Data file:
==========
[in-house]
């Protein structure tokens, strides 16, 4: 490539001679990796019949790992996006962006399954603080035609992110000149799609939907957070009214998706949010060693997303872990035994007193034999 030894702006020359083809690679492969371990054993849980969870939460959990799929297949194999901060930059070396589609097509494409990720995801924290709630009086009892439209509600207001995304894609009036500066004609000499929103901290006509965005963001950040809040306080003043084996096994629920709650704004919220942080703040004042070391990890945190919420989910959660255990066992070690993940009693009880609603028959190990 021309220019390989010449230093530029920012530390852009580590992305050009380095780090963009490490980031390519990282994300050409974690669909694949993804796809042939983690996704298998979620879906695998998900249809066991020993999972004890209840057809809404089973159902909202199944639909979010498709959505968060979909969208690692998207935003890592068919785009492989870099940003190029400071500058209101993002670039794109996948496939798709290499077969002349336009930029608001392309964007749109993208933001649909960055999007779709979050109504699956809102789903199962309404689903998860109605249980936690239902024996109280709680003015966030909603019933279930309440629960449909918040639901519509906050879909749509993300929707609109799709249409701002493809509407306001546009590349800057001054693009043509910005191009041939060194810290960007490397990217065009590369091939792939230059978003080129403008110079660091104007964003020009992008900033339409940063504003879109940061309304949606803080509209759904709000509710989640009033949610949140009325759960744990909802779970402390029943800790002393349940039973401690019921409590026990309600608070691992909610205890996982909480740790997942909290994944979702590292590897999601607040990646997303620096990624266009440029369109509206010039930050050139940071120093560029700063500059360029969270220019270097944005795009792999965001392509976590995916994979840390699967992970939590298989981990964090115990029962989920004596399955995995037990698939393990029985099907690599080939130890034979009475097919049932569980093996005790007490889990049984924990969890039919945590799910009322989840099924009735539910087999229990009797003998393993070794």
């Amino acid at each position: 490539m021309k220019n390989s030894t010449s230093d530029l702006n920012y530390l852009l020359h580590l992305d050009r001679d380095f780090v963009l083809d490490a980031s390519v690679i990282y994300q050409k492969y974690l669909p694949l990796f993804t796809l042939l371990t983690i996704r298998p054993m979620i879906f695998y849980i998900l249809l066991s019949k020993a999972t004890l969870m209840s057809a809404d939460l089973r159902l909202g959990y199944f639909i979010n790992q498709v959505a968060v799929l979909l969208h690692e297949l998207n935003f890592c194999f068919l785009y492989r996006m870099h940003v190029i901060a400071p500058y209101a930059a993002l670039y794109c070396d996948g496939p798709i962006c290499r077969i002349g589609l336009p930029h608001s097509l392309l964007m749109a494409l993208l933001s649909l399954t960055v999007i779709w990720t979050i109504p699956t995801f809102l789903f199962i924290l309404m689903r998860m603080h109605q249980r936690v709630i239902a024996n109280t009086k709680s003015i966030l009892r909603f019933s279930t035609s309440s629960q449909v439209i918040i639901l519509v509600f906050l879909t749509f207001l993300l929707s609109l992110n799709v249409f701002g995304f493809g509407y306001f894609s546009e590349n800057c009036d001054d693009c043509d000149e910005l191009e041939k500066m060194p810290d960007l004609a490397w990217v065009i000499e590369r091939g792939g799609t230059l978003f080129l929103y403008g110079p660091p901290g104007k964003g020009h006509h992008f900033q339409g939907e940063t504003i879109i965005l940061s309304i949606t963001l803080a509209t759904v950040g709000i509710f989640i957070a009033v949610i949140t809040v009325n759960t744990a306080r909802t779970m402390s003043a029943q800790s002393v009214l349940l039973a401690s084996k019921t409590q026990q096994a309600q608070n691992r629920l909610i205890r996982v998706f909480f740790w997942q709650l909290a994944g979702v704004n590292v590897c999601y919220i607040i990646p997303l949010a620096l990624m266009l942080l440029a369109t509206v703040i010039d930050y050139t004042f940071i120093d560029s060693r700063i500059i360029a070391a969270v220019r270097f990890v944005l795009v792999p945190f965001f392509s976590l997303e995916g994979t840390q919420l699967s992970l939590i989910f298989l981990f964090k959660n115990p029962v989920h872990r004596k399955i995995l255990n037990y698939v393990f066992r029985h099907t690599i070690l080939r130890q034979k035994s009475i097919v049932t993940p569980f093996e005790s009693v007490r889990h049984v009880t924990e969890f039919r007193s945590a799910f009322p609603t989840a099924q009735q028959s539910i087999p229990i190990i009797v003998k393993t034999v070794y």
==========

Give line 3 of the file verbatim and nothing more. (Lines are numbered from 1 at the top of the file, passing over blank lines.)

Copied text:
């Amino acid at each position: 490539m021309k220019n390989s030894t010449s230093d530029l702006n920012y530390l852009l020359h580590l992305d050009r001679d380095f780090v963009l083809d490490a980031s390519v690679i990282y994300q050409k492969y974690l669909p694949l990796f993804t796809l042939l371990t983690i996704r298998p054993m979620i879906f695998y849980i998900l249809l066991s019949k020993a999972t004890l969870m209840s057809a809404d939460l089973r159902l909202g959990y199944f639909i979010n790992q498709v959505a968060v799929l979909l969208h690692e297949l998207n935003f890592c194999f068919l785009y492989r996006m870099h940003v190029i901060a400071p500058y209101a930059a993002l670039y794109c070396d996948g496939p798709i962006c290499r077969i002349g589609l336009p930029h608001s097509l392309l964007m749109a494409l993208l933001s649909l399954t960055v999007i779709w990720t979050i109504p699956t995801f809102l789903f199962i924290l309404m689903r998860m603080h109605q249980r936690v709630i239902a024996n109280t009086k709680s003015i966030l009892r909603f019933s279930t035609s309440s629960q449909v439209i918040i639901l519509v509600f906050l879909t749509f207001l993300l929707s609109l992110n799709v249409f701002g995304f493809g509407y306001f894609s546009e590349n800057c009036d001054d693009c043509d000149e910005l191009e041939k500066m060194p810290d960007l004609a490397w990217v065009i000499e590369r091939g792939g799609t230059l978003f080129l929103y403008g110079p660091p901290g104007k964003g020009h006509h992008f900033q339409g939907e940063t504003i879109i965005l940061s309304i949606t963001l803080a509209t759904v950040g709000i509710f989640i957070a009033v949610i949140t809040v009325n759960t744990a306080r909802t779970m402390s003043a029943q800790s002393v009214l349940l039973a401690s084996k019921t409590q026990q096994a309600q608070n691992r629920l909610i205890r996982v998706f909480f740790w997942q709650l909290a994944g979702v704004n590292v590897c999601y919220i607040i990646p997303l949010a620096l990624m266009l942080l440029a369109t509206v703040i010039d930050y050139t004042f940071i120093d560029s060693r700063i500059i360029a070391a969270v220019r270097f990890v944005l795009v792999p945190f965001f392509s976590l997303e995916g994979t840390q919420l699967s992970l939590i989910f298989l981990f964090k959660n115990p029962v989920h872990r004596k399955i995995l255990n037990y698939v393990f066992r029985h099907t690599i070690l080939r130890q034979k035994s009475i097919v049932t993940p569980f093996e005790s009693v007490r889990h049984v009880t924990e969890f039919r007193s945590a799910f009322p609603t989840a099924q009735q028959s539910i087999p229990i190990i009797v003998k393993t034999v070794y």